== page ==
Thoughts on mediocrity, poverty, and micro-loans.

I just started reading this book called "Provocations: Spiritual Writings of Kierkegaard". It's a compilation of segments of his writings, ordered by topic; slightly more accessible than reading his complete works. Kierkegaard's got some strong words for the 19th century church that are just as applicable today. Case is point:

"The greatest danger to Christianity is, I contend, not heresies, heterodoxies, not atheists, not profane secularism - no, but the kind of orthodoxy which is cordial drivel, mediocrity served up sweet."

He talks about faith being trampled "amid smiling, Christian politeness." I read this, and all I can do is cringe, not so much because I see it all around me (which I do), but because I see it in myself. Brutal.

On a more positive note, my pastor here has been doing sermons about financial responsibility. How can that possibly be positive, you ask? Well, he's recommended a couple great websites to check out. My excuses for not giving usually boil down to either "I don't want to just give a handout." or "How do I know what their doing with my money is really worth while?" But each of these organizations seem to be using the money wisely, in ways that will really make some long term changes.

One -- The main goal here is to end extreme poverty by raising awareness and by pressuring world governments to follow through on the 1% gdp pledge they have already allocated but have resisted actually giving toward ending poverty. Check out the declaration and sign on to join the movement.

Opportunity International -- This group gives small loans and training to people around the world to help them start their own businesses and become financially independent. You can't argue with that. It's a good thing.

Compassionate Ministries -- Okay, so, I've heard many a guilt trip from places like these complete with pictures of big eyed children with flies on their faces. But, despite my general discomfort with these advertising tactics, I think they are doing good. Every kid deserves a decent education and, of course basic health needs and care. And, as a little perk to the giver, we get little notes and pictures from our kid.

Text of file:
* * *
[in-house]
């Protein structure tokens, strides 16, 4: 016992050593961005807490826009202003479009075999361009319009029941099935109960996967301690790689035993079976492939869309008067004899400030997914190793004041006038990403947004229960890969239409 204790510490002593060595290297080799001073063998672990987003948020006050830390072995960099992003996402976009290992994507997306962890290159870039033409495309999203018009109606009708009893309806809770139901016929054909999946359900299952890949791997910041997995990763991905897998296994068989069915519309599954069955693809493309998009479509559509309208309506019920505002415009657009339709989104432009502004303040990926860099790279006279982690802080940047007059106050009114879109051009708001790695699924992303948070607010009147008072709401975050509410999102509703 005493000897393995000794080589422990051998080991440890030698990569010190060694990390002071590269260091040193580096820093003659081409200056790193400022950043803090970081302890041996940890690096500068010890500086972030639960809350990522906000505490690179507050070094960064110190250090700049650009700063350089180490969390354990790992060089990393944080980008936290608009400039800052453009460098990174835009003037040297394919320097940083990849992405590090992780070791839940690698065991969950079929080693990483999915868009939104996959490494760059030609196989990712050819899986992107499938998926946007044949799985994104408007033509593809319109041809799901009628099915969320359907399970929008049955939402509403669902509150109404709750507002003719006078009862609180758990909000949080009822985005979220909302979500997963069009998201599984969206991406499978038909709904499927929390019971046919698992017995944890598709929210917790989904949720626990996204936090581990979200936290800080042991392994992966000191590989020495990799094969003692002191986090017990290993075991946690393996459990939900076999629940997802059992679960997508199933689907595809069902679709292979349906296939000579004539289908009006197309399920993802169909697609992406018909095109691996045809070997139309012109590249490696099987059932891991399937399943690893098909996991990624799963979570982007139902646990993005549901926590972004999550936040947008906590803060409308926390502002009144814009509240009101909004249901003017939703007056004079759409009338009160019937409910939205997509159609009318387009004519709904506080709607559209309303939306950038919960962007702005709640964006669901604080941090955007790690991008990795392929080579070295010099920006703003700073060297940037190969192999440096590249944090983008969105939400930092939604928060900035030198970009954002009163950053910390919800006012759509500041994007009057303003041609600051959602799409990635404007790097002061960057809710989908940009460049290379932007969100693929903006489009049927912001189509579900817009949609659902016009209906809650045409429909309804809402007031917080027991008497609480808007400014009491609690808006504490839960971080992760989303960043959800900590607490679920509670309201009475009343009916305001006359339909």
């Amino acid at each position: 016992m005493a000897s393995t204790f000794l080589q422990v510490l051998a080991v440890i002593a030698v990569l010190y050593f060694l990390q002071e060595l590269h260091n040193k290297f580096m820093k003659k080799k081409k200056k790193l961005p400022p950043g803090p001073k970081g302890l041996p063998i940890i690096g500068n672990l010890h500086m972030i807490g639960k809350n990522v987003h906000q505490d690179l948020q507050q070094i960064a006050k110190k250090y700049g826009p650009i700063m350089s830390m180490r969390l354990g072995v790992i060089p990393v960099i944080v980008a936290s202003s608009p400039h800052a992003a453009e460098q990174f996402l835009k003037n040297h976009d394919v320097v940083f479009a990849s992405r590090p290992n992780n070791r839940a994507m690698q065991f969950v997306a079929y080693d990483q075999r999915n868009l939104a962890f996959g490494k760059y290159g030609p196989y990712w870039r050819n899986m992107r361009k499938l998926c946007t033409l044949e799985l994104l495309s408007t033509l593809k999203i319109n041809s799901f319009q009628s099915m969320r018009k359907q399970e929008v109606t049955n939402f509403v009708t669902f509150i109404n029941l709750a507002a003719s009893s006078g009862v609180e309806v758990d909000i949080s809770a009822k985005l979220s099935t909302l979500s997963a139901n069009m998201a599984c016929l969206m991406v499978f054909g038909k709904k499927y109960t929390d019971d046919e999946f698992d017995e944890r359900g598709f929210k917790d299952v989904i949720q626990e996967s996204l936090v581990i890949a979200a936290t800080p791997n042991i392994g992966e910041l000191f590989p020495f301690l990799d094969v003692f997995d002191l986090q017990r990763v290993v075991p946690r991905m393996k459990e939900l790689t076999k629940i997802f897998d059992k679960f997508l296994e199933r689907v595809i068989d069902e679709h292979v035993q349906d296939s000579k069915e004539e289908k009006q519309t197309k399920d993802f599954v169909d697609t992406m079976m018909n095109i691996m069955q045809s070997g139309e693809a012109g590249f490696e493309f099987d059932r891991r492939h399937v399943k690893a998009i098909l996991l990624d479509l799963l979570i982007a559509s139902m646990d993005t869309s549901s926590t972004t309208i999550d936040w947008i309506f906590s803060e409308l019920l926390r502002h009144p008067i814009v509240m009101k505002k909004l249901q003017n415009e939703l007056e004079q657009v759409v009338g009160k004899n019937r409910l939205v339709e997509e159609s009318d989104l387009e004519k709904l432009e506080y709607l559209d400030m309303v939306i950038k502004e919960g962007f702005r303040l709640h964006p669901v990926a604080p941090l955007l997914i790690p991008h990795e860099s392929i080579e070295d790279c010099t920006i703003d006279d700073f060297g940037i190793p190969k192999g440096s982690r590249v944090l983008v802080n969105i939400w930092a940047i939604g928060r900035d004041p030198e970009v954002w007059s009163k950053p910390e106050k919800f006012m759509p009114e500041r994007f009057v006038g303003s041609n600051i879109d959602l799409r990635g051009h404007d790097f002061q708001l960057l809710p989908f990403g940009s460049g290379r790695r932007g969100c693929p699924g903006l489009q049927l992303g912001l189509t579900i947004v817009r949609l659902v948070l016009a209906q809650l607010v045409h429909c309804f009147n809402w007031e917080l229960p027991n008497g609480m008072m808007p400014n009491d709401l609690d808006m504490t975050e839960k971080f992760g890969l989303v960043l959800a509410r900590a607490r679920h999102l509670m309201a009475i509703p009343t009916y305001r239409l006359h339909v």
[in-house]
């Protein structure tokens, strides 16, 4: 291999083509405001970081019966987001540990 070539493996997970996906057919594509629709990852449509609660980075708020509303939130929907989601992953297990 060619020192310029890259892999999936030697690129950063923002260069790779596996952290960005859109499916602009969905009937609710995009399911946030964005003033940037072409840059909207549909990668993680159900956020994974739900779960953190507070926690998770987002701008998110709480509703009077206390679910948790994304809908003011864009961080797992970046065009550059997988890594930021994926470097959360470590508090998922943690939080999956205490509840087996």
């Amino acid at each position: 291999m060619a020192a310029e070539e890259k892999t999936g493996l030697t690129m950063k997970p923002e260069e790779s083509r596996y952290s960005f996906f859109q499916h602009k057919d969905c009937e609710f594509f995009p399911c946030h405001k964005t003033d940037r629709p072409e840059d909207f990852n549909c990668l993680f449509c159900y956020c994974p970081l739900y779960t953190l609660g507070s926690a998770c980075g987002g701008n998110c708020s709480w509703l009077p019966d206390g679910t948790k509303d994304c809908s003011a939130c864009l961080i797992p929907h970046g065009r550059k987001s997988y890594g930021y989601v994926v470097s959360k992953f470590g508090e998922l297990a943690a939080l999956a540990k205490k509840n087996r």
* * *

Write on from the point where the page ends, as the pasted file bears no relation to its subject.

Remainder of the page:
Lastly, a little plug for my cool friend Jackie's "$100 a Month" blog. Giving just $100 a month can make a big difference. Join up.


Raychung22 said...

Thank you for your honestly. Good to know that we're continuing to learn and grow each day.

Peter said...

Isn't it amazing to see how the "cordial drivel" has affected people's attitude toward the church? There don't seem to be that many people outside the church who take it seriously any more. Even many people inside the church don't seem to take it seriously.

Art said...

I just went to look for my "Purity of Heart is to Will One Thing" by Kierkegaard but it is not on the bookshelf. No doubt it is boxed away somewhere. Oh, for the day when I can have all of my books properly shelved and at hand!

So, instead of citing Kierkegaard, I'll cite C.S. Lewis, who says that because we have taken God seriously at the outset, we may, at times, treat life as lightly as a game.

For this kind of person, Christian politeness is never cordial drivel. It is always recognizing that every person we come in contact with is made in the image of God and, as such, deserves to be treated with politness and kindness.

It's more than a question of taking the church seriously, it's a question of taking God seriously.

Of course, what Kierkegaard is talking about are those who have not taken God seriously and are puting on a smiling front.

The real question that I have to ask myself is, "Do I really take God seriously?" or "Did I used to, but have I drifted into mediocrity?" The answer determines whether I am real or fake, genuine or just a shell.

Jackie Bolen said...

Betsy! I want more blog entries! Soon! If possible! If we can't talk in person, then abundant entries will maybe make me miss you less???

mipa said...